hal·lu·ci·na·tion

(hă-lū'si-nā'shŭn) Do not confuse this word with delusion or illusion.
Apparent, often strong subjective perception of an external object or event when no such stimulus or situation is present.
[L. alucinor, to wander in mind]

Patient discussion about Hallucination

Q. Give life to her please! Here is a really confusing question to you all. But your reply is a life for her. I know someone who is bipolar and she thinks that her ‘brother’ sexually molested her when they were kids. Can this be a delusion? Or hallucinating?

A. Im going to answer this question a little different;What if she is telling the truth,and her brother is planning on no body believing her? because she has this disease?---keep that in mind when you take her to the DR--mrfoot56

More discussions about Hallucination
References in periodicals archive ?
We did not find a correlation between the ReHo value of the left precuneus and the severity of auditory hallucinations in the AVH patients.
Effects of augmentative transcaranial magnetic stimulation on Auditory hallucination :randomized control study.
Kalhovde, Elstad, and Talseth (2013) interviewed 14 people with psychotic disorders who experienced auditory hallucinations. Many participants reported that constantly hearing voices in the background made daily life more difficult.
He said, "Let me make it very clear that these hallucinations will continue especially with those people whose power has been taken away.For us, the Prime Minister the constitution is of immense importance," he added.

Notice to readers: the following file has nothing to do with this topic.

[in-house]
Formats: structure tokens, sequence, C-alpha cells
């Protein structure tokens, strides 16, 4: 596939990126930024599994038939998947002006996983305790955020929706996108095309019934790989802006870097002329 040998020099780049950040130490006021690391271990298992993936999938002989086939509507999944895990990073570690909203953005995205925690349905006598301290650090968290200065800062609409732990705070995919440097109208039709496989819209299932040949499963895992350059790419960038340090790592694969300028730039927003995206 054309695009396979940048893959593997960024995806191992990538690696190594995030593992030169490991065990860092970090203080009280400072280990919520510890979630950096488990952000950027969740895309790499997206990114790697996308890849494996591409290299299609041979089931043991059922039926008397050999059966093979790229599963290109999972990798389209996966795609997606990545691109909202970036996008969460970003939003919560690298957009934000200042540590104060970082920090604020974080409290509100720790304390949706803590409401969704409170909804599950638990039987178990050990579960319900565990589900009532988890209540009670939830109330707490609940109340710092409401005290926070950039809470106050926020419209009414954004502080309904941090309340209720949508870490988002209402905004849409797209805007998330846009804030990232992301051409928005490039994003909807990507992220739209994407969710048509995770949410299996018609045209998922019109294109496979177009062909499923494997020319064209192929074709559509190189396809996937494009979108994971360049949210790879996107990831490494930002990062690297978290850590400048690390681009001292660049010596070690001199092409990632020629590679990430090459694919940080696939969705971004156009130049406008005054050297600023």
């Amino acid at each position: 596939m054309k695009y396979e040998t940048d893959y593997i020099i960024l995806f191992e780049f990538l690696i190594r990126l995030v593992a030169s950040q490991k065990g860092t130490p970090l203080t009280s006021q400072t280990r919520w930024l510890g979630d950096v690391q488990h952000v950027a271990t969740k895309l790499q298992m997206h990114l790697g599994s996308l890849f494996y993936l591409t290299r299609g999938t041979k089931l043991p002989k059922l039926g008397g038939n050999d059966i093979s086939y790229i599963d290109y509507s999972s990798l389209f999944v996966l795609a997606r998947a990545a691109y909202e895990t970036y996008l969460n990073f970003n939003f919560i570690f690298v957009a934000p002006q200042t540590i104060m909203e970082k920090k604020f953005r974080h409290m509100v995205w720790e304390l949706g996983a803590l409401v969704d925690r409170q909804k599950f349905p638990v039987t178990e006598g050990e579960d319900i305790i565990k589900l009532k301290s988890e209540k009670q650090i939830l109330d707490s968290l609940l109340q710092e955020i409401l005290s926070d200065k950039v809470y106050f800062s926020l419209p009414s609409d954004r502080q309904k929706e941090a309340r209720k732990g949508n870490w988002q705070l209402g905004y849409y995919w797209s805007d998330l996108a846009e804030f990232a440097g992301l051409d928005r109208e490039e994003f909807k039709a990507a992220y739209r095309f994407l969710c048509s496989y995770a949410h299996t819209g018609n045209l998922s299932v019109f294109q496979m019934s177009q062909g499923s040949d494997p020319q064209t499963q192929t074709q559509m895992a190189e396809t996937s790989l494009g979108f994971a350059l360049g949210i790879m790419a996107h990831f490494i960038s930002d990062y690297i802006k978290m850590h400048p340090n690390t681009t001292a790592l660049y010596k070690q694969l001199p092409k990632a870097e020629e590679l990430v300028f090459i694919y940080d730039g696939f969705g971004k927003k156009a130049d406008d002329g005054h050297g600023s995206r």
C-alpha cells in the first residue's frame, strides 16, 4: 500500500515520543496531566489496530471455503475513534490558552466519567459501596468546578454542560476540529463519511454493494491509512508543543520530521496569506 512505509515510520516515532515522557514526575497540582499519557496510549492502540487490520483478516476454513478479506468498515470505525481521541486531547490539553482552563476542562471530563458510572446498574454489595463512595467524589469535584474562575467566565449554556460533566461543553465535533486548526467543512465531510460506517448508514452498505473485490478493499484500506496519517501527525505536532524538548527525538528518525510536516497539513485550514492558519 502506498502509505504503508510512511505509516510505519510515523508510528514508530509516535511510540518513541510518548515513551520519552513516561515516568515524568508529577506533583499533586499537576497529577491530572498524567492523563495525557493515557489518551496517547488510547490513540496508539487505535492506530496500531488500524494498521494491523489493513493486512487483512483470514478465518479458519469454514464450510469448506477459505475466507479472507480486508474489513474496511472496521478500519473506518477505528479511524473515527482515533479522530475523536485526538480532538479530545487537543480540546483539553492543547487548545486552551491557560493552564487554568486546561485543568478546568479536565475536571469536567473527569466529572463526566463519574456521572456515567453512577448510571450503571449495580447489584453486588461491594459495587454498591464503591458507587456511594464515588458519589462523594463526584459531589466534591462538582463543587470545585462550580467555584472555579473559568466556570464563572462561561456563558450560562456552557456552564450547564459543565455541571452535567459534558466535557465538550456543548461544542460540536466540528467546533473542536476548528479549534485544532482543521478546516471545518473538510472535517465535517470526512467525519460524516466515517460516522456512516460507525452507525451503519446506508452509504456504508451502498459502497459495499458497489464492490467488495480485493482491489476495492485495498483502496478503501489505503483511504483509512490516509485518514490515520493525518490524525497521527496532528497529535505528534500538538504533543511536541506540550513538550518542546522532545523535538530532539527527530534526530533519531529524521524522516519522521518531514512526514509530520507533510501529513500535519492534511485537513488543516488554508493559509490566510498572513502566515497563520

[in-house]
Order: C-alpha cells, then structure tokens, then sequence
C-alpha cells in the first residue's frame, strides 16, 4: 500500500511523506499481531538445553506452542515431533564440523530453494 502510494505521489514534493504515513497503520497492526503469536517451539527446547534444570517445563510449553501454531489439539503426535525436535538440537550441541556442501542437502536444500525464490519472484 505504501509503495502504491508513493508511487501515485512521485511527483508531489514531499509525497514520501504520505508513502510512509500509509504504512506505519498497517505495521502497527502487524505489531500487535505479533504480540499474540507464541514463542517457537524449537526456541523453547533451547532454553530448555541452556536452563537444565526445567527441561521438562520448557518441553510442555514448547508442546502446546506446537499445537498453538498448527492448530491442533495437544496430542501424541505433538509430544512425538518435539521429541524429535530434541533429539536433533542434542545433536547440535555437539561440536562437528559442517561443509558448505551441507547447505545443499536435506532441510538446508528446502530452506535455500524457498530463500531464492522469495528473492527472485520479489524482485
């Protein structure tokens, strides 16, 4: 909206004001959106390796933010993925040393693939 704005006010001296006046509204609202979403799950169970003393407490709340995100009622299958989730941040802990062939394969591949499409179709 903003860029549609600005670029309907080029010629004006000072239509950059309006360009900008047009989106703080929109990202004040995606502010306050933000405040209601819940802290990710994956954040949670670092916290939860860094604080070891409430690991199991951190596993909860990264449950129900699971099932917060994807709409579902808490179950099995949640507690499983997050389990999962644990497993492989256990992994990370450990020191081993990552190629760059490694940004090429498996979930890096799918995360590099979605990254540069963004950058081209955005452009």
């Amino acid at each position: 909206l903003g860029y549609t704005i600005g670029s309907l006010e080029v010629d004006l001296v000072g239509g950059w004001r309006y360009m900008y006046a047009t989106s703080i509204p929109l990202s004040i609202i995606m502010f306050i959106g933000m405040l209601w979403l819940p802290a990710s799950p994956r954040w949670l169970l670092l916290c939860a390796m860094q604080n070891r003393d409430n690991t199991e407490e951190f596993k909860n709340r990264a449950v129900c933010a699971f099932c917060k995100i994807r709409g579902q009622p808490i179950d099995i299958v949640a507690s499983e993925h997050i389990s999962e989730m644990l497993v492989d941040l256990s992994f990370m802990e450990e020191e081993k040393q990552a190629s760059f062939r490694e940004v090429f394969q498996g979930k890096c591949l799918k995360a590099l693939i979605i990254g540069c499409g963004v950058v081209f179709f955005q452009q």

He denied any prior hallucinations and had insight that the car was not real.
The study is the first large-scale randomized controlled trial of this type of therapy, and was used in people with schizophrenia who had had persistent and distressing auditory hallucinations for more than a year, despite treatment.
An auditory hallucination is then thought to be the result of hyper-excitation of the bottom-up system, such that neurons in this region spontaneously fire in the absence of a triggering external stimulus, and hypoexcitation of the top-down system, such that attention is not regulated appropriately to an external event and internal events are not correspondingly inhibited or suppressed.
He was fearful and had delusion of persecution and Autoscopic and Lilliput hallucination saying he had never experienced these before.
With regard to the clinical definition of the main features of psychosis, which include hallucinations, illusions, and delusions, current ICD10 guidelines define hallucinations as a disorder characterised by a false sensory perception in the absence of an external stimulus, whereas an illusion is regarded as a misperception of an externally present stimulus.
The search keywords were: ("Transcranial direct current stimulation" or "tDCS" or "Transcranial direct current stimulus" or "Transcranial Electrical Stimulation") and ("Auditory Hallucination" or "Auditory Hallucinations" or "Verbal Auditory Hallucination", "phonism" or "voice*" ).
The risk for relapse was particularly high when the hallucinations were primarily auditory, Dr.
In 2011, aged 15, the citizen began showing signs of a particular type of mental illness, which led to him "conversing with himself and showing signs of auditory and visual hallucinations", according to the Public Prosecution.